One of my favorite presidential traditions is the weekly radio address, a practice revived by President Nixon and carried on today. Bush treats them like homework, but in the hands of a natural politician like Reagan or Clinton, the short speeches are an inspired throwback to the days when Americans hovered around the family Victrola to hear FDR's historic fireside chats.
Every Saturday afternoon, the president delivers a short address followed by a response from a member of the opposition party. Both can be heard on C-Span Radio beginning at around 2:50 p.m. Eastern time, and they're also carried by some radio stations around the country.
The president's speeches are archived on the White House site and often make news.
The Democrats occasionally grab headlines with their speech, such as when an Iraq War veteran in May criticized the government for the lack of body armor, but for the most part they're a missed opportunity. There's no archive on the Web, as far as I can tell, and no publicity aside from a press release on PR Newswire.
I've attached the audio to this weblog entry as an enclosure, which you can download automatically using a news aggregator that supports podcasts.
A transcript of his remarks:
Good morning. This is Congressman Jim Clyburn of South Carolina, Vice Chair of the House Democratic Caucus.
Allow me to pause for a moment to speak on behalf of all Democrats in expressing our deep condolences for the terrible loss of life in South Asia due to the massive earthquakes and tsunami this week. Our thoughts and prayers are with them and their families, and all Americans stand ready to work quickly to provide the appropriate assistance to help with this enormous tragedy.
These events remind us as we embark on this New Year of what is most important to each of us. New Year's follows our nation's most reflective and redemptive season -- Christmas for many of us, Kwanzaa for some, and others, Hanukkah. Regardless of what we call it, it's a period of rededication to the principles and various faiths that make us who and what we are.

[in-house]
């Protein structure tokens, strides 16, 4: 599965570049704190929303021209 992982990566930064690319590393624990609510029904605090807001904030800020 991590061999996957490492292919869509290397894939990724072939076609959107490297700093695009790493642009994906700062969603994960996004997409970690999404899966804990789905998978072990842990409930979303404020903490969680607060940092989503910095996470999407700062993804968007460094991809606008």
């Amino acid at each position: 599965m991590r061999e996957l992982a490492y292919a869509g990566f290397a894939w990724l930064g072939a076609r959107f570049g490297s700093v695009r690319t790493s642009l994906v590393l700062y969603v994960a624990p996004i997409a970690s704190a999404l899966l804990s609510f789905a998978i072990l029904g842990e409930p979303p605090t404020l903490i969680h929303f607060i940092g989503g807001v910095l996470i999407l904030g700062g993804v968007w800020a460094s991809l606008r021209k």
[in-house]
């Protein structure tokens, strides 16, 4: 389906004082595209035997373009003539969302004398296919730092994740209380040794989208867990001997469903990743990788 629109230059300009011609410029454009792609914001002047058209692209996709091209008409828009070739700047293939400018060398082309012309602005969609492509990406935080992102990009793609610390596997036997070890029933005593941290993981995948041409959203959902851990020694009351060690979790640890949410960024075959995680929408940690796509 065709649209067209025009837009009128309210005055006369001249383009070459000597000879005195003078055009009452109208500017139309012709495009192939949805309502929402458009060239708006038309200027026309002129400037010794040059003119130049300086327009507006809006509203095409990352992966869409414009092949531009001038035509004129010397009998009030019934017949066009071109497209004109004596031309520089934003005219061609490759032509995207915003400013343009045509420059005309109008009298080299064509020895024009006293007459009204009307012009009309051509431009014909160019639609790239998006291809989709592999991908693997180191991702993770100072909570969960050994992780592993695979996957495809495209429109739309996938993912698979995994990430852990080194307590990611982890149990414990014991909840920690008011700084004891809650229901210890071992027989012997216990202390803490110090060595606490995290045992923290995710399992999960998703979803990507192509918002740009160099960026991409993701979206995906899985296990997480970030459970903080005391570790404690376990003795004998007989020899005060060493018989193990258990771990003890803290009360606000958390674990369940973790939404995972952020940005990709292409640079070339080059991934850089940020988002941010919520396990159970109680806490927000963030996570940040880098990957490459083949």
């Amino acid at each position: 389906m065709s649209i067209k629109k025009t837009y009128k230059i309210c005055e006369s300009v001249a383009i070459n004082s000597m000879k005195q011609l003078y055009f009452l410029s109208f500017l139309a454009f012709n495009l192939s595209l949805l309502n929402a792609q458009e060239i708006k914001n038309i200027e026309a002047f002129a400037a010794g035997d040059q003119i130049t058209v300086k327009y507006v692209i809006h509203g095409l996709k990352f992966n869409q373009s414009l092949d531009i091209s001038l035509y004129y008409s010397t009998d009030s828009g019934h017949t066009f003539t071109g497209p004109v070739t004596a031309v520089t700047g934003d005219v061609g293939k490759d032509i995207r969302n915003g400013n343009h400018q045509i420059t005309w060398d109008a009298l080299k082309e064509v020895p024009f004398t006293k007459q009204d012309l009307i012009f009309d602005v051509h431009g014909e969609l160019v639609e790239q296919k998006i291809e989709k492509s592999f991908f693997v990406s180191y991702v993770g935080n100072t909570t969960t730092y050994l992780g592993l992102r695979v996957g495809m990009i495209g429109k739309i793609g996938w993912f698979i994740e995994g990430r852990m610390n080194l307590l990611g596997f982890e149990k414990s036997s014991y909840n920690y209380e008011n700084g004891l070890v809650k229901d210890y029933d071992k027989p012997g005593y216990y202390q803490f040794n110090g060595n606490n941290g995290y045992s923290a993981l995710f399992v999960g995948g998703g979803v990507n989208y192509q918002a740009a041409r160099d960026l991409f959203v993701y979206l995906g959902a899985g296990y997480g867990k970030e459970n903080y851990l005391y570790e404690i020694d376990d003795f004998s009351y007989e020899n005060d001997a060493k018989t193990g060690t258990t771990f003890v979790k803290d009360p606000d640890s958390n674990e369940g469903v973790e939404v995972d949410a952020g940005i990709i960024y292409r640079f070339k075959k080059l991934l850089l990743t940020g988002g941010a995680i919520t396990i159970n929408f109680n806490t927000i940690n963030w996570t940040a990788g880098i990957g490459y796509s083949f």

As a new Congress convenes this month and President Bush is inaugurated for a second term, we must remain steadfast in our support of those who have been placed in harm's way defending this nation's honor. And we must be resolved in our stewardship of the values that make us Americans. We can do this by making, and keeping, a few New Year's resolutions.
First, President Bush and this new Congress must resolve to adequately equip our fighting men and women. Our soldiers should never want for proper equipment and accurate intelligence. Their patriotism and sacrifice should never be doubted or compromised. And they and their families should always be treated with dignity, respect, and fairness. Our first responders, who are the frontline defenders of our homeland, should also receive proper support and due deference. That was not always the case last year, and we must do better by those who provide for our safety and security this year.
Second, this new Congress and President Bush should resolve to give renewed hope and confidence to our future generations. It violates the basic tenets of our nation's values to saddle our children with unparalleled debt and unprecedented deficits, while underfunding 'No Child Left Behind' -- shortchanging our children's education and leaving millions of them behind. And we need to make a college education more affordable, not cut student loans and Pell Grants.
It is unacceptable that nearly 13 million American children live in poverty and 8.4 million have no health insurance. We must do more to lift the poor into the middle class and to extend health insurance to parents and children.
Finally, the President and Congress should resolve to keep faith with those whose blood, sweat, and tears have provided us with a country worth fighting for. Our seniors and vulnerable neighbors deserve better than the politics of fear that is being heaped upon them.
A surprising number of people view Social Security as only a retirement benefit. In fact, Social Security pays more benefits to children than any other program. Social Security also pays survivors' benefits and helps the disabled. It is a safety net for many of our nation's most vulnerable citizens. To jeopardize the solvency of this resoundingly successful program by gambling Social Security benefits on the stock market is a risk that President Bush and this Congress should resolve to avoid.
Democrats are resolved to protect Social Security and we will continue to do so. Our New Partnership for America's Future reaffirms our commitment to a strong and well-funded national security force, prosperity at home, fairness to all and opportunity for everyone. We are resolute in our pursuit of safe and secure communities, and accountability in government.
We call upon President Bush and the Republican leadership in Congress to join us in this new covenant with the American people.
This has been Congressman Jim Clyburn, Vice Chair of the House Democratic Caucus. I wish you and yours a safe, secure, and prosperous New Year, and I thank you for listening.
As I said in the podcast, I have no idea how to properly encode audio, which I'm attempting in Cool Edit 2000. Technical advice from sound geeks would be appreciated.